Klaus Schulze-like musicians

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Klaus Schulze-like musicians

Post by ericD13 » Sat Dec 05, 2020 5:14 pm

Hello everyone

There are lots of bands playing music that sounds like Tangerine Dream.
But I never heard music reminiscent of Klaus Schulze.
Do you know any ?
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Re: Klaus Schulze-like musicians

Post by nostalghia » Sat Dec 05, 2020 6:27 pm

“If you look for a meaning, you'll miss everything that happens.” - Andrei Tarkovsky
https://soundcloud.com/nostalghia70s

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Re: Klaus Schulze-like musicians

Post by Fog Door » Sat Dec 05, 2020 6:50 pm

But I never heard music reminiscent of Klaus Schulze.
Do you know any ?
Wow, has Klaus Schulze not produced enough material to satisfy your hunger? He has put out some box sets containing an INSANE amount of material. By the time you have listened through those, you won't want to hear anything that sounds like Klaus Schulze again :lol: (only joking I am a big fan ) :sb:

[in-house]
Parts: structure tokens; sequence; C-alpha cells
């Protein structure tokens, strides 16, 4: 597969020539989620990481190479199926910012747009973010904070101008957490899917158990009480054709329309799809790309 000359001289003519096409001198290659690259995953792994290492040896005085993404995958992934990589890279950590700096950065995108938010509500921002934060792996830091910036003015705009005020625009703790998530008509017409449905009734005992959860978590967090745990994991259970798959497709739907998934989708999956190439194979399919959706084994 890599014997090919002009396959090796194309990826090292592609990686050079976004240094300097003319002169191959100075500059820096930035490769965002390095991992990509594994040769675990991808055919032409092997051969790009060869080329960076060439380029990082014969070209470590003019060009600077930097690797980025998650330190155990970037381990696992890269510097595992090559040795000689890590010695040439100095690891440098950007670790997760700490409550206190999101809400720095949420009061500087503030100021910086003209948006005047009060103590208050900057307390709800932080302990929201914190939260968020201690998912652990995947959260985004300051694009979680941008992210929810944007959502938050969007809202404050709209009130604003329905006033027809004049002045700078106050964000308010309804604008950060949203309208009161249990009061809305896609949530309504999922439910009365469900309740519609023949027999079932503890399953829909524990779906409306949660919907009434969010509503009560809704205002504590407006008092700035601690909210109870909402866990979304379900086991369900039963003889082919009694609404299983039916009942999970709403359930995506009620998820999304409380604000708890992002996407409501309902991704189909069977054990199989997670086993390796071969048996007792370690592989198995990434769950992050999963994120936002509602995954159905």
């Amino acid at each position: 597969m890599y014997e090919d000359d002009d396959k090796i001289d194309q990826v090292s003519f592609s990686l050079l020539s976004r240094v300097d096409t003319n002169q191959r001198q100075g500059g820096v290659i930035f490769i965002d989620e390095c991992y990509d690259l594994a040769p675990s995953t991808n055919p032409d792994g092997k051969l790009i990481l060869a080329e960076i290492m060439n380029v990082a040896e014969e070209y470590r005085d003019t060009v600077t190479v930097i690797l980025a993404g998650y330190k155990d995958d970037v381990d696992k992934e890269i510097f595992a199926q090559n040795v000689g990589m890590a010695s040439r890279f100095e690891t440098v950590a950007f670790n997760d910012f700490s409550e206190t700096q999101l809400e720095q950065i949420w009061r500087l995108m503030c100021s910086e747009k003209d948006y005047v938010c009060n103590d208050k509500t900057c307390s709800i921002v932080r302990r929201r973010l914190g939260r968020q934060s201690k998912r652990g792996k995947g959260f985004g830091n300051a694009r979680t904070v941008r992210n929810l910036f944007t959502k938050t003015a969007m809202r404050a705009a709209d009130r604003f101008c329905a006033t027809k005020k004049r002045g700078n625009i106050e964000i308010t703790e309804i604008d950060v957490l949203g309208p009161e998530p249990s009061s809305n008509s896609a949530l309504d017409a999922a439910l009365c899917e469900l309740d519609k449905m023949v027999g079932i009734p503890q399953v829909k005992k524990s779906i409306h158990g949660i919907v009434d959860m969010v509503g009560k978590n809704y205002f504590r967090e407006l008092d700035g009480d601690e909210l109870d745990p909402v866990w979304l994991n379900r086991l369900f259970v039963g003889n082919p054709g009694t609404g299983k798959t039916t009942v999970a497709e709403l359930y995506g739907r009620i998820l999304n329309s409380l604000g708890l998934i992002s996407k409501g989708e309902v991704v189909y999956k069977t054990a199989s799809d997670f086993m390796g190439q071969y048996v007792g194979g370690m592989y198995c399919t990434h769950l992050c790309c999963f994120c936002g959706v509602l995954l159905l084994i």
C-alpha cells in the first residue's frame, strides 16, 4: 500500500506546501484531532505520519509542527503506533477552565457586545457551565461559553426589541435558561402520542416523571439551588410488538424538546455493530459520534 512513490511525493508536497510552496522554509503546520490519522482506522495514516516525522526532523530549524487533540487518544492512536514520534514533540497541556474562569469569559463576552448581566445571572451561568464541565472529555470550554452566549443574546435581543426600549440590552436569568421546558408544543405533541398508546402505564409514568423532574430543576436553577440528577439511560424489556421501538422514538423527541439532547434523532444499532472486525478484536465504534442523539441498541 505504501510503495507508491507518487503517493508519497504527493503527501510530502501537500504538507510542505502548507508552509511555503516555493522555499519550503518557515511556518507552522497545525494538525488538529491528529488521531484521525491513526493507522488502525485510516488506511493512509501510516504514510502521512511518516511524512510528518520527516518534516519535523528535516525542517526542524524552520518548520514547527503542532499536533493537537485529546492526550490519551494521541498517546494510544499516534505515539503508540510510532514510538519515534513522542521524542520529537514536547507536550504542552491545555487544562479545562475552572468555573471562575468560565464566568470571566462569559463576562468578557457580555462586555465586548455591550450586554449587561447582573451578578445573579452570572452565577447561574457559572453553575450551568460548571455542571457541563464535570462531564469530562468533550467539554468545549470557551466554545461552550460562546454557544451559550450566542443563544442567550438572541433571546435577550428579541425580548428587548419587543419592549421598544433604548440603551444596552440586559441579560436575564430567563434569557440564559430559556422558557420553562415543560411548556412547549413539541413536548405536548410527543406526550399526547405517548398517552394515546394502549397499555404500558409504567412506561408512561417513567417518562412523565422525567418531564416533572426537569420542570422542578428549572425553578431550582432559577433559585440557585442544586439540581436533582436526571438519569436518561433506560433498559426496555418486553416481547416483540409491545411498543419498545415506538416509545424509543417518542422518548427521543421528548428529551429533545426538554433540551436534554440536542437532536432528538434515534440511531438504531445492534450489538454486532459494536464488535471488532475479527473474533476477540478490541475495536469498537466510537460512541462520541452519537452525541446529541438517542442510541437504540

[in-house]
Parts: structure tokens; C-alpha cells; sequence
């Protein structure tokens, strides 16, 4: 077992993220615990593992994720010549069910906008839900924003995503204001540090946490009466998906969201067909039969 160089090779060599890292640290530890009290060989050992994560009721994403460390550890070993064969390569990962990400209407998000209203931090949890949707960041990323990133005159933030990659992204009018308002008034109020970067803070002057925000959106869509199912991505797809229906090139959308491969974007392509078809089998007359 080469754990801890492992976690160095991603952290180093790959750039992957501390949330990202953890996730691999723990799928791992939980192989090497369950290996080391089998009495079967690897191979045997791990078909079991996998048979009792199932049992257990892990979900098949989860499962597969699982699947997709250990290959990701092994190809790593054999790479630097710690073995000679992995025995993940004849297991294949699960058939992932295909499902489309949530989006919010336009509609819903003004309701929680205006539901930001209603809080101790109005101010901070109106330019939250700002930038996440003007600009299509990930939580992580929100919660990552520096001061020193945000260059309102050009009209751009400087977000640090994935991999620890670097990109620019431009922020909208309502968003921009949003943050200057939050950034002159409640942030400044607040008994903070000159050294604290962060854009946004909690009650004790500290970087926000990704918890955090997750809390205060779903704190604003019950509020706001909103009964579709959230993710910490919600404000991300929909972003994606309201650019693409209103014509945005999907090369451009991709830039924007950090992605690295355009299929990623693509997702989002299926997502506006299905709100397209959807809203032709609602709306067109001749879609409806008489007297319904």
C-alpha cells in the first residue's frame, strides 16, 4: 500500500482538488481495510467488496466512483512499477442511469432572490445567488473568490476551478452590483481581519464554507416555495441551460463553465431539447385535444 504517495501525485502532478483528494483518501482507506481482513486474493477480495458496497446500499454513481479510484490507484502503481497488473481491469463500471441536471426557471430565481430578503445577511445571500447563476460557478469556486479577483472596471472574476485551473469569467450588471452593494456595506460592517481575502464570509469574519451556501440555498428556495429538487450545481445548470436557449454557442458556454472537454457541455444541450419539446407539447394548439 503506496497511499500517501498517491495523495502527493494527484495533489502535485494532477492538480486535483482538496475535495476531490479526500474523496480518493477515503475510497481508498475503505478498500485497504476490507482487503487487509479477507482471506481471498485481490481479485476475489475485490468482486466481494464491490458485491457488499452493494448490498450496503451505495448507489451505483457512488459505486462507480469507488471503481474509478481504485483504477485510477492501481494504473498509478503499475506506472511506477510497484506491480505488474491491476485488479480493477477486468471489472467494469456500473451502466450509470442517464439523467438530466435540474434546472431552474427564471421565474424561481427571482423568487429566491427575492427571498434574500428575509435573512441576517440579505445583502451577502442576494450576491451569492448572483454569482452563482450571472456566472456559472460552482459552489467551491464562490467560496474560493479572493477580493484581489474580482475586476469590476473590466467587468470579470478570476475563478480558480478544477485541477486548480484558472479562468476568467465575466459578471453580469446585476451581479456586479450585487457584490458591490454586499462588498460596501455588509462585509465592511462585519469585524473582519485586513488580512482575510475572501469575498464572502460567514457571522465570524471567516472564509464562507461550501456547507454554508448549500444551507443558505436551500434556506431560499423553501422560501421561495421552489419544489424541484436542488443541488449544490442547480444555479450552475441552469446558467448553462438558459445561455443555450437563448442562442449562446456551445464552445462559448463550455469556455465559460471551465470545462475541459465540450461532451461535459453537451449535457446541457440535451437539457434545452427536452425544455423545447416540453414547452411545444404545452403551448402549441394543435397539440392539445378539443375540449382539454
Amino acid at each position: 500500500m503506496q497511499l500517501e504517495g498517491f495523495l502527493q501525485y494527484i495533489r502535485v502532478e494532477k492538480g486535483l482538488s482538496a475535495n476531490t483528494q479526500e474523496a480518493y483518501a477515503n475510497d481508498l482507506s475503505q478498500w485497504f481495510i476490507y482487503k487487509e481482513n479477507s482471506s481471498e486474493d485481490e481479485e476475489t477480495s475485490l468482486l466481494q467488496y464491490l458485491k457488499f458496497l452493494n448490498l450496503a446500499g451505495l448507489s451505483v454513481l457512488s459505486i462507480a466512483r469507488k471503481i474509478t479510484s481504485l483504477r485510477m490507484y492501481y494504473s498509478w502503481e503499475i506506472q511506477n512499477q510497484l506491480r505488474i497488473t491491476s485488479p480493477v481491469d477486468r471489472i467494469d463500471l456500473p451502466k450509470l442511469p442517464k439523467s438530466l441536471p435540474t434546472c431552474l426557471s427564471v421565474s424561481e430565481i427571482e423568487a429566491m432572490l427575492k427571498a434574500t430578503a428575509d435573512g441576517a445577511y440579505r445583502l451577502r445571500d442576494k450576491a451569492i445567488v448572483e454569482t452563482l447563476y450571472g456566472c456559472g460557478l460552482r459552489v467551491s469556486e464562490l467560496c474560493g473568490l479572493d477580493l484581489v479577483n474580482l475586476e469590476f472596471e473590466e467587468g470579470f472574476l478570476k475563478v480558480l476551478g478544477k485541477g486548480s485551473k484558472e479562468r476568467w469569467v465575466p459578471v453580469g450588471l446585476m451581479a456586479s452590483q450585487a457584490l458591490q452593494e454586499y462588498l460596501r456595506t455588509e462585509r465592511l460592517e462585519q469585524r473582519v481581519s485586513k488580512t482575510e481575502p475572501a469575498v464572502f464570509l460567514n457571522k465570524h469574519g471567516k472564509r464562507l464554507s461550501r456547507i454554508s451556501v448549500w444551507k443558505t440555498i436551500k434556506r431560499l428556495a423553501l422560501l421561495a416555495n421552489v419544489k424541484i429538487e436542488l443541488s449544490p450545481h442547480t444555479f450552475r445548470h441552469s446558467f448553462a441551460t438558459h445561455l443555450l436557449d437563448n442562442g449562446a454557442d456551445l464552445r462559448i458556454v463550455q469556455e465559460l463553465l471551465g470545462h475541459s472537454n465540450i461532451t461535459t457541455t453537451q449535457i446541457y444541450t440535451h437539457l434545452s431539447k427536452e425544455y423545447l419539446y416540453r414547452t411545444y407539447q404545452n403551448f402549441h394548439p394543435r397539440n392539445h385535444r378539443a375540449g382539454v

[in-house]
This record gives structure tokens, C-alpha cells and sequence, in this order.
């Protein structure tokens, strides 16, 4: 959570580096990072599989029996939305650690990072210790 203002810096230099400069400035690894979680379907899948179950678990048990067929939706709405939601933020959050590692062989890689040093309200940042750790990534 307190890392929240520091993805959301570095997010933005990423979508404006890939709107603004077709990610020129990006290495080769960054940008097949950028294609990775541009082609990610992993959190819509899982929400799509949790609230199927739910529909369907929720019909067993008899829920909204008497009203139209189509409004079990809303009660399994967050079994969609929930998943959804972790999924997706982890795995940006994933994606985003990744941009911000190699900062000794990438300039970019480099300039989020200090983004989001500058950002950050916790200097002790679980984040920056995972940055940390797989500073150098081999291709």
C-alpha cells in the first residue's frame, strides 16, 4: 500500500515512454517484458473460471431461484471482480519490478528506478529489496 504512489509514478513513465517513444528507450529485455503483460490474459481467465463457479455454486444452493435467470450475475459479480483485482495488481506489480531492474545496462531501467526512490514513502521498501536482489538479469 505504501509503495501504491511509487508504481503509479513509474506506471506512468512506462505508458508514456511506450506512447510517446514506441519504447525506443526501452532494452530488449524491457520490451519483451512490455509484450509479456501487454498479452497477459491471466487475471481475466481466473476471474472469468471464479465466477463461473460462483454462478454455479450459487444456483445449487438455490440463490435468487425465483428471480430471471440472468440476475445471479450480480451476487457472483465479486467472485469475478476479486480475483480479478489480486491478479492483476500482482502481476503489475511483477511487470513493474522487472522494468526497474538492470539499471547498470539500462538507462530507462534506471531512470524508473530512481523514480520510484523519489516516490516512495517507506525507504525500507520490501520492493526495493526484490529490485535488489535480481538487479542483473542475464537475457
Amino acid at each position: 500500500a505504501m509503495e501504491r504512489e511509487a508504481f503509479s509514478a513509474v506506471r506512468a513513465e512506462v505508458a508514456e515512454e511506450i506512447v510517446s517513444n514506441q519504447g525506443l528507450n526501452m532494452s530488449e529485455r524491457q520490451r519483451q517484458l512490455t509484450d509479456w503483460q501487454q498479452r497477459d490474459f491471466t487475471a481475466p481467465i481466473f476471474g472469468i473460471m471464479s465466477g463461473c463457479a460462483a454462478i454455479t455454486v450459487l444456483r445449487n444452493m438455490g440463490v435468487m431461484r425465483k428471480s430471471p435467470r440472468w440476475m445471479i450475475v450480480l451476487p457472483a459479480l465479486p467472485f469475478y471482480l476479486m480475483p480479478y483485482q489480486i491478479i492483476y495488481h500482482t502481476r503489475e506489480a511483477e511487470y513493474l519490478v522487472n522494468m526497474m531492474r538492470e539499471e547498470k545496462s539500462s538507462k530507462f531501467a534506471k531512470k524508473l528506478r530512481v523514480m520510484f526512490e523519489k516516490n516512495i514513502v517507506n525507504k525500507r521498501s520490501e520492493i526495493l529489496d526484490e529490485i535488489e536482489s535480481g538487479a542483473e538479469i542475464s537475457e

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Re: Klaus Schulze-like musicians

Post by doombient.music » Sat Dec 05, 2020 7:52 pm

Some 15 years ago, Klaus Schulze's former manager threatened me to sue me for unauthorisedly using KS music as a backdrop for my own... I didn't know Schulze had patented the S&H rhythm from his Odyssey but, apparently, my work was a bit too close for comfort. Try Totem Poles:



Other than that, on this album I had the privilege to use KS' original Mellotron tape frames (Split Choir, Eight Choir), installed in Edgar Froese's Novatron Mk. 5 (and, about a year earlier, I had already had the pleasure to put KS' original Mellotron Mk. 5 through its paces).

Stephen

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Re: Klaus Schulze-like musicians

Post by Hyberus » Sun Dec 06, 2020 3:48 am

ericD13 wrote:
Sat Dec 05, 2020 5:14 pm
Hello everyone

There are lots of bands playing music that sounds like Tangerine Dream.